Masina slammed Madonsela in March following the release of her report into security upgrades at Zuma’s private residence in Nkandla, calling her incompetent, arrogant, lacking in integrity and calling for her to step down. He was later reprimanded by the ANC while Madonsela only said the youth were in need of guidance. 

‘I hope he will deliver
Masina is leading the party’s decimated league until it holds elections again after practically all its branches were dissolved when its former leader Malema was expelled, and went on to form his own party the Economic Freedom Fighters. EFF took home a respectable 6.3% of the vote these elections.

The opposition Democratic Alliance (DA) also made an appearance at the ceremony, which was set to debut under sunny skies, unlike the rainy 2009 inauguration. 

New DA parliamentarian Phumzile van Damme said she was excited to be at her first presidential inauguration. “I wish President Zuma all the best in his second term,” she told the M&G. “I hope he will deliver much needed employment, especially for the youth and cut corruption. I look forward to challenging him and his Cabinet in Parliament if he does not.”

US ambassador Patrick H. Gaspard also wished Zuma well from the Union Buildings where he sat with other foreign diplomats and dignitaries. “I was blessed to serve as one of the Chairs for President Obama’s last inauguration, so I know how important these occasions are – and how hard they are to organize,” he told the M&G. 

“I’m proud to participate in yet another historic day in South Africa. Inaugurations are always festive but they are also moments of public reflection where a nation can take stock of its accomplishments, but can also reaffirm a determination to take on remaining challenges. President Obama and the American people congratulate President Zuma and look forward to our continued partnership.”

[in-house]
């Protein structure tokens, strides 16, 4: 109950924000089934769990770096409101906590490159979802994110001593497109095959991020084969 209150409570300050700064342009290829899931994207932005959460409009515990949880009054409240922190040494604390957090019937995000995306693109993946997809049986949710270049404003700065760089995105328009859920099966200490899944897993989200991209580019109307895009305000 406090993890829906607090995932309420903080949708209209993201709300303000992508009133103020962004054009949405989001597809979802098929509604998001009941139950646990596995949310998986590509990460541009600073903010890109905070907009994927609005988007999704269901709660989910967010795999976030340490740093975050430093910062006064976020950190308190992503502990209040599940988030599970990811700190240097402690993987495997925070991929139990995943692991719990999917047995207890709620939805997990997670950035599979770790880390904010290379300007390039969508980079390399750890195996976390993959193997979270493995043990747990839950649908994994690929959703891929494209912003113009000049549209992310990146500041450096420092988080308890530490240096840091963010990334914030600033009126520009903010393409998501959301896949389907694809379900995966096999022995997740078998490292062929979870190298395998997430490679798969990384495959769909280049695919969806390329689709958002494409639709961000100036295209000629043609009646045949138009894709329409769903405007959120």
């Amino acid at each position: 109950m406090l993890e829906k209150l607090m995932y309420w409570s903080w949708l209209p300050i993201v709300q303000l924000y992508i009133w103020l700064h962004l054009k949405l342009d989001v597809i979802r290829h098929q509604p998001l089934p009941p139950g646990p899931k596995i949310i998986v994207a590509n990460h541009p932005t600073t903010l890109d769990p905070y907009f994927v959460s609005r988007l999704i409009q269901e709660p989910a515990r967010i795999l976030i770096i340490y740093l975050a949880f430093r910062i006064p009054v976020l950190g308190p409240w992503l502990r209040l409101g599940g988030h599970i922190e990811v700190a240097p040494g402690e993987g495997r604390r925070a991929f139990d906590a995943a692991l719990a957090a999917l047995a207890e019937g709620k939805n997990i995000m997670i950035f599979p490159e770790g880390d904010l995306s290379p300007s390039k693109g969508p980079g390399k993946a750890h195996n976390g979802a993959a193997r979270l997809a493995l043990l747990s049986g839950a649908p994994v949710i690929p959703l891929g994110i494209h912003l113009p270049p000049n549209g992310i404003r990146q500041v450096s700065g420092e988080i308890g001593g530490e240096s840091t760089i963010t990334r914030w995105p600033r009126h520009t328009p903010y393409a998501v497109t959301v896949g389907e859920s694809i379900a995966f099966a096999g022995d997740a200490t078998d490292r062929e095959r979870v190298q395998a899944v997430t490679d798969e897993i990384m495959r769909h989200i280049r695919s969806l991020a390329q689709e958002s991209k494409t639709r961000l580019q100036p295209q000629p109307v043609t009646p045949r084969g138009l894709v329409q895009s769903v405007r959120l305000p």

The presidency was expecting 4 500 guests in the amphitheatre and 20 000 members of the public, according to a statement on its website ahead of the inauguration. The public were hosted on the south lawns of the Union Buildings where they were given a food pack with a sandwich, cool drink, a packet of chips and a fruit – a change from the 2009 inauguration when the public were given free Nandos meals. 

But transport logistics to ferry members of the public to the union buildings from park and ride facilities in the city were delayed, with busses yet to arrive at 7am at the park and ride at the Tshwane Events Centre. Roads around the Union Buildings were closed. 

Special guests however experienced speedy service at the Rietondale park and ride.

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Verashni Pillay
Verashni Pillay is the former editor-in-chief of the Mail & Guardian, and inaugural editor-in chief of Huffington Post South Africa. She has worked at various periods as senior reporter covering politics and general news, specialises in mediamanagement and relishes the task of putting together the right team to create compelling and principled journalism across multiple platforms.